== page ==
Nor will I be using a distro (personally) that deliberatly hacks Xine to prevent it using libdvdcss. like i say I value my choice to much...

 

but URMPI is a good part of mandrake (excluding the stupid wizards) and the old pre 9.0 urpmi GUI was much better.. and more synaptic like...

 

 

once again Mandrake not updating the web copy of urpmi man is ... well mandrake like...its what I love and hate from them... LOL

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iphitus pointed out to me that urpmi --upgrade <packagename> is the same as apt-get upgrade <packagename>. i never said rpm - <packagename> was an upgrade. i did say, that urpmi <packagename> is like rpm - <packagename>.

 

umm, red-carpet (as far as i know. please correct me if i am wrong here) is a gui to apt. and can do just that.

 

it would appear you can use apt to do like urpmi --parallel http://www.debian.org/doc/manuals/apt-howt...kg-scanpackages its all a matter of configuration.

 

howto keep a mixed system http://www.debian.org/doc/manuals/apt-howt...default-version

 

Take his example; if you have gaim-0.7.9 installed and you attempt to install a gaim-1.1.4 package with rpm -i, it will attempt to install the two packages alongside each other.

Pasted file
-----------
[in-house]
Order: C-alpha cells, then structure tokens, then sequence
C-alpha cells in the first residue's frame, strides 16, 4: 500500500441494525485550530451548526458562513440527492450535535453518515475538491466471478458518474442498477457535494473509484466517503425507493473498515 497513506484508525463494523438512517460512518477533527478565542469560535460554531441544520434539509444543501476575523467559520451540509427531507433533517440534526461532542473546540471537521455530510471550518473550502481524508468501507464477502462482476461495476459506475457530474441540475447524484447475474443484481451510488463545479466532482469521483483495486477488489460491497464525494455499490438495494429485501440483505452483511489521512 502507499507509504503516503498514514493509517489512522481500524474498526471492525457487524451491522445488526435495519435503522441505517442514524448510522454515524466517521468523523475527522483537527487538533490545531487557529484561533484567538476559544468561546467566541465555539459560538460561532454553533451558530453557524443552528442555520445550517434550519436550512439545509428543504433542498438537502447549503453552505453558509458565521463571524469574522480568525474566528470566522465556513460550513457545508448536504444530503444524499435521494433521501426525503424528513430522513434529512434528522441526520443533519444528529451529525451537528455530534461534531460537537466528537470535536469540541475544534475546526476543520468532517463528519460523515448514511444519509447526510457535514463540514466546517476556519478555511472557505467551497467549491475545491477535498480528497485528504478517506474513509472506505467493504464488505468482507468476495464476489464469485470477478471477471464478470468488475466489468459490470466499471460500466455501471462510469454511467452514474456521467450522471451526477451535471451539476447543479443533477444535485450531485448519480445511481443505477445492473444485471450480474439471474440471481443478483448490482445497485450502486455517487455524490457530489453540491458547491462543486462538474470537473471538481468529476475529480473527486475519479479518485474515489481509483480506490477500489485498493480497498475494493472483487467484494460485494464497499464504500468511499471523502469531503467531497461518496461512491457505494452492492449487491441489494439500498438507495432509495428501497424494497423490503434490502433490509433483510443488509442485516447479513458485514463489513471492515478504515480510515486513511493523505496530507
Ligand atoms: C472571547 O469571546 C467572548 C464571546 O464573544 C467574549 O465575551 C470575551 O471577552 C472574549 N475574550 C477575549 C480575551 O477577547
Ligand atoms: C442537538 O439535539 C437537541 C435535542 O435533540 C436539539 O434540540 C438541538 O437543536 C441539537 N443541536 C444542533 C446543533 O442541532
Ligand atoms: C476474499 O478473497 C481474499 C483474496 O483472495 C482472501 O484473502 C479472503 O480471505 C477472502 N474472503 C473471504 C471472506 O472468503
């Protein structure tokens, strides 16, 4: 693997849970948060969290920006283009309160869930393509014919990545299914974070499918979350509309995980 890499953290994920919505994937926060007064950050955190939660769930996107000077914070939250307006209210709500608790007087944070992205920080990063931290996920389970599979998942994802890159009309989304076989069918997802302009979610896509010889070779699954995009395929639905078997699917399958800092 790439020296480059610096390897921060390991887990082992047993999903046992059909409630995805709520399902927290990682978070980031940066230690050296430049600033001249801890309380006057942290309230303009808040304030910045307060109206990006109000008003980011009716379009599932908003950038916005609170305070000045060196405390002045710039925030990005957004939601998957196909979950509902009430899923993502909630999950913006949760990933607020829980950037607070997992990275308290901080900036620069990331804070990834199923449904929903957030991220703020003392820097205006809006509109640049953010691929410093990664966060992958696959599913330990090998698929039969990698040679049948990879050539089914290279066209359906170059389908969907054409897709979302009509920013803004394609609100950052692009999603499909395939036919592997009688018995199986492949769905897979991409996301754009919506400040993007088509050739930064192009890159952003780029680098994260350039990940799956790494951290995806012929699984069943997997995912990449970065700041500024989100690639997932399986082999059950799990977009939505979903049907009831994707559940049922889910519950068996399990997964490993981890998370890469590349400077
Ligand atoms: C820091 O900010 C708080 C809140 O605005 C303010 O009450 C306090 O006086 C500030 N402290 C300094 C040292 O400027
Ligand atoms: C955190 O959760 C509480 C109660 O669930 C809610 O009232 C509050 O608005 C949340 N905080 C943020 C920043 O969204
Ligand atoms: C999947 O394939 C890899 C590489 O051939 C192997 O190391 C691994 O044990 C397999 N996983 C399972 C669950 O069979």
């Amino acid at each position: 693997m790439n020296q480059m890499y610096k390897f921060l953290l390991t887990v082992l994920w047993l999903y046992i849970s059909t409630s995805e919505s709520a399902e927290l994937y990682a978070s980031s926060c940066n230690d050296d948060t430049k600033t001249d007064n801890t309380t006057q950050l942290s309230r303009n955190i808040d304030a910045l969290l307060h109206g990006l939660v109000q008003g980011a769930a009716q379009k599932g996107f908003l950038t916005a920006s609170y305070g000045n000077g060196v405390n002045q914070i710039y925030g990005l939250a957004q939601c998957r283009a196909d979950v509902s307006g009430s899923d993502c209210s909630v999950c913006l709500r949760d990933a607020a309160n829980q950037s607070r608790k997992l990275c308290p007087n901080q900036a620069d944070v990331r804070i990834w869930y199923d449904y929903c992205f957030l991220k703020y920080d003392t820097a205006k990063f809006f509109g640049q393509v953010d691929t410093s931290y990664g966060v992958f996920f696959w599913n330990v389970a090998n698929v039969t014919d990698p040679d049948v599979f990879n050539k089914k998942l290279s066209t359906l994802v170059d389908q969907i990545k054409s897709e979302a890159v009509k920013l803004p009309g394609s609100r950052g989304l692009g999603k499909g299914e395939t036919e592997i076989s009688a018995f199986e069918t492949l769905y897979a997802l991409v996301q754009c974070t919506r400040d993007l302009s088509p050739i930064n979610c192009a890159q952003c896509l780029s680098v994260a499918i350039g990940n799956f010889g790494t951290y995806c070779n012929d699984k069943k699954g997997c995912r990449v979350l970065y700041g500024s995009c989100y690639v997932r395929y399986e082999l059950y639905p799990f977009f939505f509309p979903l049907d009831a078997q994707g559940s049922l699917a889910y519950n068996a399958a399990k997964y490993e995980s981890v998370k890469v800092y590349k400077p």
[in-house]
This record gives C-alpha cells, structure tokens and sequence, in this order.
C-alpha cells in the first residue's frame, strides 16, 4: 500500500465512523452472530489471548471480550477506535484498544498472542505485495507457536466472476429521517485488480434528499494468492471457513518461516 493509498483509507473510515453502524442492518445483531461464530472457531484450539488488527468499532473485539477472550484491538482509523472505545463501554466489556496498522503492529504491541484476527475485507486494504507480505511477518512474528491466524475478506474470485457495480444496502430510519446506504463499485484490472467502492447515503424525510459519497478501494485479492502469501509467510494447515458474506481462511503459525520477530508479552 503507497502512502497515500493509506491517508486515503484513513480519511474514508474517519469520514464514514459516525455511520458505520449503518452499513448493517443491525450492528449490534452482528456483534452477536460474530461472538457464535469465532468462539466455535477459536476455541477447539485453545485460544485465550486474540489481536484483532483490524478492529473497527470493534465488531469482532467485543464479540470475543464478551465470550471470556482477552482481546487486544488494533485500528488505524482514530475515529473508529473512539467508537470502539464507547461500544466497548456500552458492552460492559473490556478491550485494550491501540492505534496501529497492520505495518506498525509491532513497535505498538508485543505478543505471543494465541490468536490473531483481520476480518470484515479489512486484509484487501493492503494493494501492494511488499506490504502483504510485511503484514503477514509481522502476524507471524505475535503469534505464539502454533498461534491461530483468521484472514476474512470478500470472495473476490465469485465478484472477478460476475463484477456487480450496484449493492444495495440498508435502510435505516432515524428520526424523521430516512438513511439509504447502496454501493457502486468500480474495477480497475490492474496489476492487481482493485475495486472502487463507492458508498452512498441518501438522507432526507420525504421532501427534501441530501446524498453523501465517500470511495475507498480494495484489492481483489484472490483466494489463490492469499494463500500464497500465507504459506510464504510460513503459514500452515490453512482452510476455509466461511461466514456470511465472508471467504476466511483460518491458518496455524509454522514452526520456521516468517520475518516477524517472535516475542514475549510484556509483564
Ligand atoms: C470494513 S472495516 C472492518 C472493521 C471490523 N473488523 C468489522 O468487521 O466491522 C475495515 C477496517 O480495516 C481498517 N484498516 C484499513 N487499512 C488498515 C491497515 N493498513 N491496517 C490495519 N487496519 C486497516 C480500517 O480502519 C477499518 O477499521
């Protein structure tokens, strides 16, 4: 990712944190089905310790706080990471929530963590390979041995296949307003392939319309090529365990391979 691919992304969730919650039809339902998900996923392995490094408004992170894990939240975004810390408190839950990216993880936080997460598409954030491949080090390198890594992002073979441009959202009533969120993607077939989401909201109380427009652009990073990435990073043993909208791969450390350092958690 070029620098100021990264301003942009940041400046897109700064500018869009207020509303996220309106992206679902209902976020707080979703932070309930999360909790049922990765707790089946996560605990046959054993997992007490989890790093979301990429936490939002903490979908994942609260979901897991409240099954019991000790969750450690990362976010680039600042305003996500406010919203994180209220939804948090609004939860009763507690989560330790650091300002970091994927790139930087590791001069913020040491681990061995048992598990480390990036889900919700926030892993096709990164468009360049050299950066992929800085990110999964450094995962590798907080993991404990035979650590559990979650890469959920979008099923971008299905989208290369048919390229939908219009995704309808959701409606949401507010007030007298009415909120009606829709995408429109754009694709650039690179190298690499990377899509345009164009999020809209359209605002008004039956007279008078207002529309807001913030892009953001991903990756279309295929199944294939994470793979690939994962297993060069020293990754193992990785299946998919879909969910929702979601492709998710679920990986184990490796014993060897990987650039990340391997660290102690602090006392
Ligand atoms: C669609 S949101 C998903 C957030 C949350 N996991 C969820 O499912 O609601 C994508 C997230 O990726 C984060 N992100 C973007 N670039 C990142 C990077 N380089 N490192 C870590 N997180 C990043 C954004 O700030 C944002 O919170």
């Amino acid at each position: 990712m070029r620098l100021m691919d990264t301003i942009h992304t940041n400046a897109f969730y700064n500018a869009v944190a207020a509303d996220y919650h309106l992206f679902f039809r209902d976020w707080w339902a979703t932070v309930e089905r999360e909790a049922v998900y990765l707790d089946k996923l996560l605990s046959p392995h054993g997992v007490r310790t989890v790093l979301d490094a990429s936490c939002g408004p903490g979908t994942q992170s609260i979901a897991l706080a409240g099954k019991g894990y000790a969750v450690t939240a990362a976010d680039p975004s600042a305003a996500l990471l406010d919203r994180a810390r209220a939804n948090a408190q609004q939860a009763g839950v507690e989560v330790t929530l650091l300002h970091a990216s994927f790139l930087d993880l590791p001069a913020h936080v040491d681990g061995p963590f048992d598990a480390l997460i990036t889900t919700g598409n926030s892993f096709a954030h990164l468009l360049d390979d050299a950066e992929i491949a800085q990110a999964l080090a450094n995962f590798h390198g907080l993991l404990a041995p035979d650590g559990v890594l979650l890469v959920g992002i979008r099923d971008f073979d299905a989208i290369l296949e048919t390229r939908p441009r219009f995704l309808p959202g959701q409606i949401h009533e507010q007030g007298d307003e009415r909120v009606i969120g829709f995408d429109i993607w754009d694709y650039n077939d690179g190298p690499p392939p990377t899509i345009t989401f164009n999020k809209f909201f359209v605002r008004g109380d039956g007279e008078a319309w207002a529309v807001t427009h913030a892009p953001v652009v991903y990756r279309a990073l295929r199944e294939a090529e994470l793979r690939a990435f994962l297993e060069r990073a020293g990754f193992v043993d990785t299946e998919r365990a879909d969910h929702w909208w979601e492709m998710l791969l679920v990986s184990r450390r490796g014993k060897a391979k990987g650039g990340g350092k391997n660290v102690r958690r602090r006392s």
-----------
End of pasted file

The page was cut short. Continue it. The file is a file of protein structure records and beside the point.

exactly right. you will end up with 2 versions of gaim. does urpmi do this? i never checked before. but urpmi is unattended rpm installer. the 'i' is for install. the --upgrade as iphitus pointed out to me in irc would be rpm -Uvh.

 

 

Yikes, here we go again. 99% of the time urpmi --upgrade does nothing, because upgrading is urpmi's *default* method of operation for 99% of packages. As I wrote, it does the equivalent of rpm -U. The fact that urpmi stands for user-mode rpm installer is neither here nor there (it's not like it's user-mode any more, either.) The only time --upgrade would actually *do* anything is if a package that operation dealt with was in /etc/urpmi/inst.list . As I said, for packages in this file, by default urpmi will do the equivalent of rpm -i instead of rpm -U . The only significant package of this type is the kernel. So if you did, for instance, urpmi --upgrade kernel , it would install the new kernel package and remove the old kernel package instead of installing the new one in parallel with the old. If, however, you did urpmi --upgrade gedit , it would be *exactly the same* as urpmi gedit , because updating is the default action for gedit (and almost all other packages) in any case. Whichever command you did, it would install the new gedit over the old one. Clear?